To celebrate our anniversary, B. and I returned to the place where we got married two years ago. While I won’t give away the exact location, I will say that we took a marvelous hike on a previously unexplored trail in Mt. Tamalpais State Park (the Mt. Tamalpais Interpretive Association website has maps, hikes, and info on their astronomy programs, which are tremendous — it’s hard to beat sitting atop a mountain during a meteor shower). The trail was secluded, and we barely passed another soul for hours, socked in by the soupy fog that poured down the mountain, surrounding us in quiet. The damp brought out scents of pine, eucalyptus, and sweet pea. Brief moments of hunger we sated with blackberry and thimbleberry growing along the trailside. Seldom has any fruit tasted so sweet! That area’s network of trails is so vast you can easily walk down into Muir Beach or Muir Woods, to commune with redwoods in San Francisco’s own backyard.
As we walked back to our car after the hike, B. stopped, spying something in the road. Worried he’d be hit by passing cars, I asked, “What is it?” I followed his pointing finger to a small clump of downy feathers in the road. A baby bird, possibly a sparrow, had fallen from its nest or perhaps been dropped by its mother or a predator. There were no other birds to be seen. I swallowed hard at the lump in my throat, and cried at B. to do something. He quickly scooped up the fledgling and we walked away from the road a few yards. I feared the little creature wasn’t long for this world, as it peeped softly in his hand. B. said, “I don’t feel his heart beating particularly fast.” The little bird, pale gold with brown spots, looked at us, blinking. It was as if he was pleading with us to help, or maybe he was just waiting to see what we would do next.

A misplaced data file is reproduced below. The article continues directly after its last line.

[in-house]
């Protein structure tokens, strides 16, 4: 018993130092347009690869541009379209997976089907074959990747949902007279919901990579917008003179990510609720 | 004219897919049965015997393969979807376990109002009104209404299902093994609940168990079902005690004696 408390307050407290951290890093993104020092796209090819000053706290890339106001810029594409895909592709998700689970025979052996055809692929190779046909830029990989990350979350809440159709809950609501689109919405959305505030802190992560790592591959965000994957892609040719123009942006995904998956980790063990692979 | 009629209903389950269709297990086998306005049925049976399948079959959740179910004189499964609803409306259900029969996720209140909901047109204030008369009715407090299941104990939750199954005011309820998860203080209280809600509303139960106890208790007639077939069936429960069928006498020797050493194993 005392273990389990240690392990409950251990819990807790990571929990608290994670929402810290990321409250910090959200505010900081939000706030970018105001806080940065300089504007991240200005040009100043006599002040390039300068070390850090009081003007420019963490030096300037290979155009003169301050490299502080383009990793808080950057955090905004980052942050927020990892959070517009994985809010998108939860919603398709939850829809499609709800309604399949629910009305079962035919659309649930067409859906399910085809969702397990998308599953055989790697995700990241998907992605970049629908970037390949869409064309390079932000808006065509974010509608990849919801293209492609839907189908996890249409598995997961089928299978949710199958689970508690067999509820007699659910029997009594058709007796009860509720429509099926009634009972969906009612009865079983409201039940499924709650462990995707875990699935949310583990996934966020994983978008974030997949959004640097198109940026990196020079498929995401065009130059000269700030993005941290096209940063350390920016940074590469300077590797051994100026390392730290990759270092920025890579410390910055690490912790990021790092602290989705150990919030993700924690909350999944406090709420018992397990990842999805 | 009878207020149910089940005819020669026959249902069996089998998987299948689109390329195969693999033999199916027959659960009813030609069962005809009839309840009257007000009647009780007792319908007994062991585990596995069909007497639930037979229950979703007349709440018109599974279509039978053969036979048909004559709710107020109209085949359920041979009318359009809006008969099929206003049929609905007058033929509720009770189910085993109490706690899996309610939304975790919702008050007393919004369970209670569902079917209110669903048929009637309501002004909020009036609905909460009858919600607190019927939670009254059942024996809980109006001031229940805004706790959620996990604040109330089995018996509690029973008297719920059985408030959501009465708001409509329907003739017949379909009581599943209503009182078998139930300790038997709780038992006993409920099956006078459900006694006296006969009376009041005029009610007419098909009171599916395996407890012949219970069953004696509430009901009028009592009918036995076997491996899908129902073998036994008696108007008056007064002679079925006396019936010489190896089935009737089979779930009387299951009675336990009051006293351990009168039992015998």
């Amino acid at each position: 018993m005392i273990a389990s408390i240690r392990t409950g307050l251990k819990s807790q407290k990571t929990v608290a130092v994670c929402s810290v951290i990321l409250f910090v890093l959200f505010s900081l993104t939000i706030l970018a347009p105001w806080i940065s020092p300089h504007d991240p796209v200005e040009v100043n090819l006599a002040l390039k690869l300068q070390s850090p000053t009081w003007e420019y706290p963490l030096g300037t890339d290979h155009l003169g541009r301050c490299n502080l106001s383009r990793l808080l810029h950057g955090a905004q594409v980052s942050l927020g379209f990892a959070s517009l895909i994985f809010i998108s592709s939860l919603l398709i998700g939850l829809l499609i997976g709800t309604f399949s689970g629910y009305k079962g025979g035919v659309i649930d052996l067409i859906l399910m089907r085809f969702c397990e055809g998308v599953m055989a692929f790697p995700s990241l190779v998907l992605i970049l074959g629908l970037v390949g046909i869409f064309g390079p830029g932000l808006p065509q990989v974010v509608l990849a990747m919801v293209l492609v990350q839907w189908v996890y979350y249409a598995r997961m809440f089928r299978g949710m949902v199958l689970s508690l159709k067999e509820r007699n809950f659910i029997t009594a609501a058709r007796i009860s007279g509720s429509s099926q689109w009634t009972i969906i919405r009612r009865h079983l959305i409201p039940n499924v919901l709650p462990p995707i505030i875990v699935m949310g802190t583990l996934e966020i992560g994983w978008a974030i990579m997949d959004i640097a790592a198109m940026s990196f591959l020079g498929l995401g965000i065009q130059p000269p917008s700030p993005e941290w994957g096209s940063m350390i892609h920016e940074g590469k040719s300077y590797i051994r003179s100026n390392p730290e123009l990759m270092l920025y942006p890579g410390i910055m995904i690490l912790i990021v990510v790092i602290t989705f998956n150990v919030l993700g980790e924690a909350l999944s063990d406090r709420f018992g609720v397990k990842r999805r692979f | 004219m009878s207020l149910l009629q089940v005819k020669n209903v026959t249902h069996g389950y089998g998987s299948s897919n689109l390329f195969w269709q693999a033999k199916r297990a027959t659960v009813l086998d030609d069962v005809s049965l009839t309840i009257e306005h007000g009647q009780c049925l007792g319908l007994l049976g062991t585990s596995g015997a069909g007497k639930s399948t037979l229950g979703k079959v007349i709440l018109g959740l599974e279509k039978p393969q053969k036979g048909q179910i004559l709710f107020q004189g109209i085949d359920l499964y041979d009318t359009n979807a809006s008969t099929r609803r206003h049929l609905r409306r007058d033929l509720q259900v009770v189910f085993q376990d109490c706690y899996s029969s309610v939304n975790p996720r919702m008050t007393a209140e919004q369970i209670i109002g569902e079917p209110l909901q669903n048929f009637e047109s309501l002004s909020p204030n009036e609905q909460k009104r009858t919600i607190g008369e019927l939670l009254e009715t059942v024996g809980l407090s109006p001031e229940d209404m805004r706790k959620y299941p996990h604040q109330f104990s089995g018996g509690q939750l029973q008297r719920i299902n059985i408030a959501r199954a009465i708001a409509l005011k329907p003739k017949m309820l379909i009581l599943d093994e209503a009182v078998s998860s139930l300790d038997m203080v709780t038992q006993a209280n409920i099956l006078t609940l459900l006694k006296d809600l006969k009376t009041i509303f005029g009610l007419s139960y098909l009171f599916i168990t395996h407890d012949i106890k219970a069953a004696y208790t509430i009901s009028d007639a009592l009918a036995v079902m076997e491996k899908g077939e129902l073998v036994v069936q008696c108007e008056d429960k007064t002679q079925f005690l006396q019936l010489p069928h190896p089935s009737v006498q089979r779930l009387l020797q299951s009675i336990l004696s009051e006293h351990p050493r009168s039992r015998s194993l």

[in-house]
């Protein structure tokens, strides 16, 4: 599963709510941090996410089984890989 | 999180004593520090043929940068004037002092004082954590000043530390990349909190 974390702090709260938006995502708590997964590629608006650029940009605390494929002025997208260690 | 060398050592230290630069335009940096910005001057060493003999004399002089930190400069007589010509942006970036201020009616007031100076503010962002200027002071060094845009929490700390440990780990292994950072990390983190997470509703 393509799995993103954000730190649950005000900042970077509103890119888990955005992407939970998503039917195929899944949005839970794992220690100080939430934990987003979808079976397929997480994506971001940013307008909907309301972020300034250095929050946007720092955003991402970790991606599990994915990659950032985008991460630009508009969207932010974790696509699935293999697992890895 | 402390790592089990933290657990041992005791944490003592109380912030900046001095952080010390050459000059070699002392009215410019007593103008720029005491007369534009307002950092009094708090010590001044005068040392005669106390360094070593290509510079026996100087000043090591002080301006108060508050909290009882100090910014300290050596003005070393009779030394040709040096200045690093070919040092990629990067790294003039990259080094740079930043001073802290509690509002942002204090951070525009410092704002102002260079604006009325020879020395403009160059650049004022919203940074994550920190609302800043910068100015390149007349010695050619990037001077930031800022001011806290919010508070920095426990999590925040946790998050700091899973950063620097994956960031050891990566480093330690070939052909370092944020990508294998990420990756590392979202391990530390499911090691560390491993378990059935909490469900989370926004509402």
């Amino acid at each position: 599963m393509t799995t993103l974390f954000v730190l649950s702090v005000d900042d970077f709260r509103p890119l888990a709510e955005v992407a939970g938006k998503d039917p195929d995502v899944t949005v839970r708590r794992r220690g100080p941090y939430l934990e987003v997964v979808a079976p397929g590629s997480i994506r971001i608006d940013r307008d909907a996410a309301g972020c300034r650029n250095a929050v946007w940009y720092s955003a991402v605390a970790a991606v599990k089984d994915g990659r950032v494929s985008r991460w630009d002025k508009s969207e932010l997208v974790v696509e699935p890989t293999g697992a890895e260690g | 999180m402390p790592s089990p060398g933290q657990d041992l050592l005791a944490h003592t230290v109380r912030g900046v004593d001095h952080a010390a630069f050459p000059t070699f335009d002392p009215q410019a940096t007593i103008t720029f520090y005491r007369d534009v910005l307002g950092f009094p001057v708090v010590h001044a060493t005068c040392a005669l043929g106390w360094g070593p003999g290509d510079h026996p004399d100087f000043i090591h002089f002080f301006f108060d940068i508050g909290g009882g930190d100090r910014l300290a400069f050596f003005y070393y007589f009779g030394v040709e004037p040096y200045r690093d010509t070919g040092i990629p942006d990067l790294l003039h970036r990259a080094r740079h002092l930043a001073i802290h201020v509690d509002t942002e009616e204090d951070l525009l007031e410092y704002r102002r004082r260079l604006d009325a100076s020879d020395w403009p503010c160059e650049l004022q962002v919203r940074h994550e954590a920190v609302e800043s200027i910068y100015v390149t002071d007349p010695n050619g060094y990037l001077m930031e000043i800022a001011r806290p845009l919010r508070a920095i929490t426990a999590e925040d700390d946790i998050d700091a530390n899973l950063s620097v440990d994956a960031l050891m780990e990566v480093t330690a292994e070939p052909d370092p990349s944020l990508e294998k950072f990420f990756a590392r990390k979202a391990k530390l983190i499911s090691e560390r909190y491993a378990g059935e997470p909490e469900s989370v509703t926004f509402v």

Such seeming power, yet such helplessness! I thought of our poor cat, gone for years now, how he slipped away while I held him. And I thought of my mother– who throughout her life rescued many a wounded bird, aging and declining so swiftly while all I could do was watch. “Maybe his mother will find him.” B. ever so gently laid the bird in a soft patch of grass. I looked over in wonder at my partner, so kind and compassionate, and felt overcome.
Note: An inventive soul, John Olmsted, son of a noted naturalist, has come up was a wonderful idea to raise funds to help California state parks. Due to the state’s disastrous budget problems, it has slated about 70 of its state parks for closure (although luckily Mt. Tam is is not one of them). More general information, including a free app available for download, is available at www.calparks.org